Demonstrations periodically occur in major urban centres and may turn violent. In Russia’s North Caucasus region, there are elevated risks of civil unrest, mainly posed by Islamist separatists. Key concerns for the World Cup in Russia include the level of racism in Russian football, discrimination against LGBT and Russia’s involvement in the ongoing conflict in Ukraine and the annexation of Crimea. Russia is known for having one of the highest hate-crime rates in the world and there have been numerous reports of unprovoked, violent harassment against racial and ethnic minorities, especially foreigners of Asian and African descent, as well as LGBT people throughout Russia. There are more than 150 far-right groups with an ideology of racial, ethnic and religious intolerance that are currently active in Russia. Those planning to visit Russia should be aware of this and cautious of potential violence.
The general visa requirements when entering Russia will not apply to World Cup participants and fans. Before and during the competition, spectators will be able to visit Russia without a visa, regardless of their citizenship. However, this could change leading up to the games in 2018. Language is a huge barrier in Russia as over 81% only speak the official language of Russian. It is therefore advised that you learn a few basic Russian phrases.
Travellers to Russia should be wary of their surroundings, particularly in the zones where the games will be held. If you plan to drive in Russia, most foreign nationals, including US, UK and EU visitors can use their national driving licence but it is recommended to also purchase a notarised Russian translation. Road safety is poor in Russia and the number of road accidents is particularly high. There were over 198,000 road traffic accidents in Russia in 2014, causing over 26,000 deaths. Be observant of other drivers and avoid driving at night.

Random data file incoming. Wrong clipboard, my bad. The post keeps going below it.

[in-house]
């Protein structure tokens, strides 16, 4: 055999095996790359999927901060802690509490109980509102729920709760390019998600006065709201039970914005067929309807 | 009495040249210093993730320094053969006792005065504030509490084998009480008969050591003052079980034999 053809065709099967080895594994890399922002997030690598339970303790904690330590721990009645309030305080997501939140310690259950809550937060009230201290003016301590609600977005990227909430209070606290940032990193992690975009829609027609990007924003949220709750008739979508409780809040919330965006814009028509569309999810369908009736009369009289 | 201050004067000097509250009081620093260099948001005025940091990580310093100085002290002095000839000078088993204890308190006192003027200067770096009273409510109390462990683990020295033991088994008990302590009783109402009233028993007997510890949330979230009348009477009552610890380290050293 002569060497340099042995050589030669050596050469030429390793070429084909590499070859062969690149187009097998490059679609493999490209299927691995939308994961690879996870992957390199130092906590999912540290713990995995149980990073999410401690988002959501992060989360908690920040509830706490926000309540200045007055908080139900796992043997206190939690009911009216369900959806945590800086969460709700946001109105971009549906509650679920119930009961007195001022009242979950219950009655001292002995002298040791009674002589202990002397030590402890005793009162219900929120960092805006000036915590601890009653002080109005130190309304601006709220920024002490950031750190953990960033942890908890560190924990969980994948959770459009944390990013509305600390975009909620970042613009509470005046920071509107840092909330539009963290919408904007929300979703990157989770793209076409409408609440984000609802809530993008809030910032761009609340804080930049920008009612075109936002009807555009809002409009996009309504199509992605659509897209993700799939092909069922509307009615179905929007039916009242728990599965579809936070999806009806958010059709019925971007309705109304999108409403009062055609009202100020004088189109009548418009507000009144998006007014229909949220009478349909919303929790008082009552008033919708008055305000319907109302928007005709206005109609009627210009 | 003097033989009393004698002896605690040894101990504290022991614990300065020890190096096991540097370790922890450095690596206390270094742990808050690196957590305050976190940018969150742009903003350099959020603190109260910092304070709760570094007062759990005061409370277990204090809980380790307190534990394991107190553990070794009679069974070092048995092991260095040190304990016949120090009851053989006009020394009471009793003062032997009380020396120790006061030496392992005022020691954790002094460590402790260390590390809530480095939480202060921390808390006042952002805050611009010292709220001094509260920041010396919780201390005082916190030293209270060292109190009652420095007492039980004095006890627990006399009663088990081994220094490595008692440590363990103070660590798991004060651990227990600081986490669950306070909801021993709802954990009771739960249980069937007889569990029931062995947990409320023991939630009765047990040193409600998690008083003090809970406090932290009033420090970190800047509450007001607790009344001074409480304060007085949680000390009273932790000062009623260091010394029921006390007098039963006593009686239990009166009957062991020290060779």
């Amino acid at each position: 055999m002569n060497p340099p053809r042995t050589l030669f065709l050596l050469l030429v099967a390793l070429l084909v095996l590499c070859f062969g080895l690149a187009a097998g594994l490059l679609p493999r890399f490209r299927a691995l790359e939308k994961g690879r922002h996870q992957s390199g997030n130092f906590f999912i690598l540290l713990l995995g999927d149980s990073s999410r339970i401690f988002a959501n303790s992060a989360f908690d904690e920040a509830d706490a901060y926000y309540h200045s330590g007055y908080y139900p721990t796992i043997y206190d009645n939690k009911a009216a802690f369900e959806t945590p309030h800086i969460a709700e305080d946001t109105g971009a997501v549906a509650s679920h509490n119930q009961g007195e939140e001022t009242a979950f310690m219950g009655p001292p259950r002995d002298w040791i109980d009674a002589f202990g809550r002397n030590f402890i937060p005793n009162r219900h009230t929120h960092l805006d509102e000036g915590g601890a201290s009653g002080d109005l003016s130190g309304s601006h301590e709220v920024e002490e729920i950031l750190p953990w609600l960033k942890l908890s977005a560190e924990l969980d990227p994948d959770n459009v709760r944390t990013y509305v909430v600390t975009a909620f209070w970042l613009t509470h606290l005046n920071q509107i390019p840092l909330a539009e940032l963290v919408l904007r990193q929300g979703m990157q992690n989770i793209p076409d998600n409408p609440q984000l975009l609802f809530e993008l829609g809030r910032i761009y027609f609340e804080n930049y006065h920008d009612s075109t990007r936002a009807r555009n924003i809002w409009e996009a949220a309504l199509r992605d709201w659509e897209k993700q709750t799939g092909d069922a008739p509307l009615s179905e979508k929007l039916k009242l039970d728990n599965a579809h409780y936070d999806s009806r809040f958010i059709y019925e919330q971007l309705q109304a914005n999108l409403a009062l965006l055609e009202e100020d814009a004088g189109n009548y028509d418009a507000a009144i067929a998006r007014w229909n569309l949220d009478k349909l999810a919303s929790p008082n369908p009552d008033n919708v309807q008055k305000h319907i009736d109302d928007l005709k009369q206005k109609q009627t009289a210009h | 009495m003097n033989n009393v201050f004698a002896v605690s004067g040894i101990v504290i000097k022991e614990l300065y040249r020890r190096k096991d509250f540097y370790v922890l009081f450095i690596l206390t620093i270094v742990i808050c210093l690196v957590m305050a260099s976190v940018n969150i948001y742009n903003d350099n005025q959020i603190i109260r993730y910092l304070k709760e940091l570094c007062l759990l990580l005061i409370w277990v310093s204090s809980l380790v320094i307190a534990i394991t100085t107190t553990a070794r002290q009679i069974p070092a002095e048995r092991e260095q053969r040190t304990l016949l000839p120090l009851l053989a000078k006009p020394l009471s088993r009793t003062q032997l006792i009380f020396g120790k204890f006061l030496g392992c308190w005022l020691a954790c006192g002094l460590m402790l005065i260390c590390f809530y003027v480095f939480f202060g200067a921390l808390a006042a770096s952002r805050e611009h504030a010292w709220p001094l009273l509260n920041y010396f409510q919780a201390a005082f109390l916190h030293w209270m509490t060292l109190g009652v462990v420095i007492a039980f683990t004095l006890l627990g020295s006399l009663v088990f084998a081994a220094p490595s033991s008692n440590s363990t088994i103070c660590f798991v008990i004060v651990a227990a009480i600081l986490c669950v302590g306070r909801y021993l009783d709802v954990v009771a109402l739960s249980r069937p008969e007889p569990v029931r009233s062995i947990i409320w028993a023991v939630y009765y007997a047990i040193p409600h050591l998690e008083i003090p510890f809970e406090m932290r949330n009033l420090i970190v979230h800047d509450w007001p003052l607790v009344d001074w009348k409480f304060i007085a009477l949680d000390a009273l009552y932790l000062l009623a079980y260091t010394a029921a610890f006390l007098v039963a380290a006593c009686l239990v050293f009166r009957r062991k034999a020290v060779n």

If travelling between the games, be aware that roads will be highly congested and often dangerous with supporters. Ensure you consider the distance of each venue. Sochi to Saint Petersburg is 2338.6 km. Ensure you have adequate provisions for all journeys. Rail travel between destinations is probably the most efficient and safest mode of transport. There are overnight trains with sleeping compartments, however do not leave your sleeping compartment unoccupied and do not agree to look after the luggage of a fellow traveller.
It is advised that all visitors to Russia seek medical advice at least 4 – 6 weeks before your trip in order to get up-to-date with all inoculations including: Hepatitis A, Hepatitis B, Tetanus, Rabies and Typhoid. It should also be noted, as of June 2016, legislation was introduced requiring travellers bringing prescribed medicines to carry a prescription with the following requirements: the traveller’s name, the name of the drug and the prescribed quantity. Medical facilities may be adequate in Moscow, St Petersburg and other larger towns and cities, but less likely to be so in smaller cities, rural and higher-risk areas. Be aware that cash or credit card payment will be required at the time of service. You should make sure you have comprehensive travel insurance. Tap water is not drinkable throughout the Russian Federation and you should therefore only drink bottled water.
World Cup Russia Travel Risk Summary
Our Travel Risk Summary Report provides:
- Risk Ratings for the destination
- Country Overview
- Security advice and considerations
- A travel checklist for before you depart
- Transport advice
- General safety information